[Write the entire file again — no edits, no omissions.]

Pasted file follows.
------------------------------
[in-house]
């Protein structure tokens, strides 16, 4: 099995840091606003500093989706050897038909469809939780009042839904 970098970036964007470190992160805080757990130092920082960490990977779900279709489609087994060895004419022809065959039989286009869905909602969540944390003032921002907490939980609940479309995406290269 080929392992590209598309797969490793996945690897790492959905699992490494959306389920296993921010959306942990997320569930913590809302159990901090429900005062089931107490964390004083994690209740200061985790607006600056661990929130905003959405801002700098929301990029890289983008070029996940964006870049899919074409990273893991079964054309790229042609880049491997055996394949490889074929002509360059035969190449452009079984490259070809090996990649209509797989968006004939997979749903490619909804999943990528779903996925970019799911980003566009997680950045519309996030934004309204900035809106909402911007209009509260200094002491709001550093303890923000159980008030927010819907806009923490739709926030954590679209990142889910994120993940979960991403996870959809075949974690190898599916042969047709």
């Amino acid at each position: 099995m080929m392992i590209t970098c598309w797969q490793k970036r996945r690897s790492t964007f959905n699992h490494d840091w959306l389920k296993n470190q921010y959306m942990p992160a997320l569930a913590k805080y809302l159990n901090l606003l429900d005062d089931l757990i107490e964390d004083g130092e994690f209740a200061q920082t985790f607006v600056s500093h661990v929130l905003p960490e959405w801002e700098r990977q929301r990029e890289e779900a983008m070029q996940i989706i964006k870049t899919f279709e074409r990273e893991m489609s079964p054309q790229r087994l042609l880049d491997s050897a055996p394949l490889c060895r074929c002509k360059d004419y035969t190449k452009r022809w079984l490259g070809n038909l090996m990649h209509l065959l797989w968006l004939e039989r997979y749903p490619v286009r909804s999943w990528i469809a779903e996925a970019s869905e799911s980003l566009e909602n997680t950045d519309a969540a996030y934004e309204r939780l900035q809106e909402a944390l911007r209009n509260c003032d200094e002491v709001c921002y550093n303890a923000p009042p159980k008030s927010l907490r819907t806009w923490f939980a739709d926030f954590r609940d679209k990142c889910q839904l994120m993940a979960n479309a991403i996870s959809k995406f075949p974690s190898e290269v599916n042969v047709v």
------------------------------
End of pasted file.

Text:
[in-house]
């Protein structure tokens, strides 16, 4: 099995840091606003500093989706050897038909469809939780009042839904 970098970036964007470190992160805080757990130092920082960490990977779900279709489609087994060895004419022809065959039989286009869905909602969540944390003032921002907490939980609940479309995406290269 080929392992590209598309797969490793996945690897790492959905699992490494959306389920296993921010959306942990997320569930913590809302159990901090429900005062089931107490964390004083994690209740200061985790607006600056661990929130905003959405801002700098929301990029890289983008070029996940964006870049899919074409990273893991079964054309790229042609880049491997055996394949490889074929002509360059035969190449452009079984490259070809090996990649209509797989968006004939997979749903490619909804999943990528779903996925970019799911980003566009997680950045519309996030934004309204900035809106909402911007209009509260200094002491709001550093303890923000159980008030927010819907806009923490739709926030954590679209990142889910994120993940979960991403996870959809075949974690190898599916042969047709």
């Amino acid at each position: 099995m080929m392992i590209t970098c598309w797969q490793k970036r996945r690897s790492t964007f959905n699992h490494d840091w959306l389920k296993n470190q921010y959306m942990p992160a997320l569930a913590k805080y809302l159990n901090l606003l429900d005062d089931l757990i107490e964390d004083g130092e994690f209740a200061q920082t985790f607006v600056s500093h661990v929130l905003p960490e959405w801002e700098r990977q929301r990029e890289e779900a983008m070029q996940i989706i964006k870049t899919f279709e074409r990273e893991m489609s079964p054309q790229r087994l042609l880049d491997s050897a055996p394949l490889c060895r074929c002509k360059d004419y035969t190449k452009r022809w079984l490259g070809n038909l090996m990649h209509l065959l797989w968006l004939e039989r997979y749903p490619v286009r909804s999943w990528i469809a779903e996925a970019s869905e799911s980003l566009e909602n997680t950045d519309a969540a996030y934004e309204r939780l900035q809106e909402a944390l911007r209009n509260c003032d200094e002491v709001c921002y550093n303890a923000p009042p159980k008030s927010l907490r819907t806009w923490f939980a739709d926030f954590r609940d679209k990142c889910q839904l994120m993940a979960n479309a991403i996870s959809k995406f075949p974690s190898e290269v599916n042969v047709v």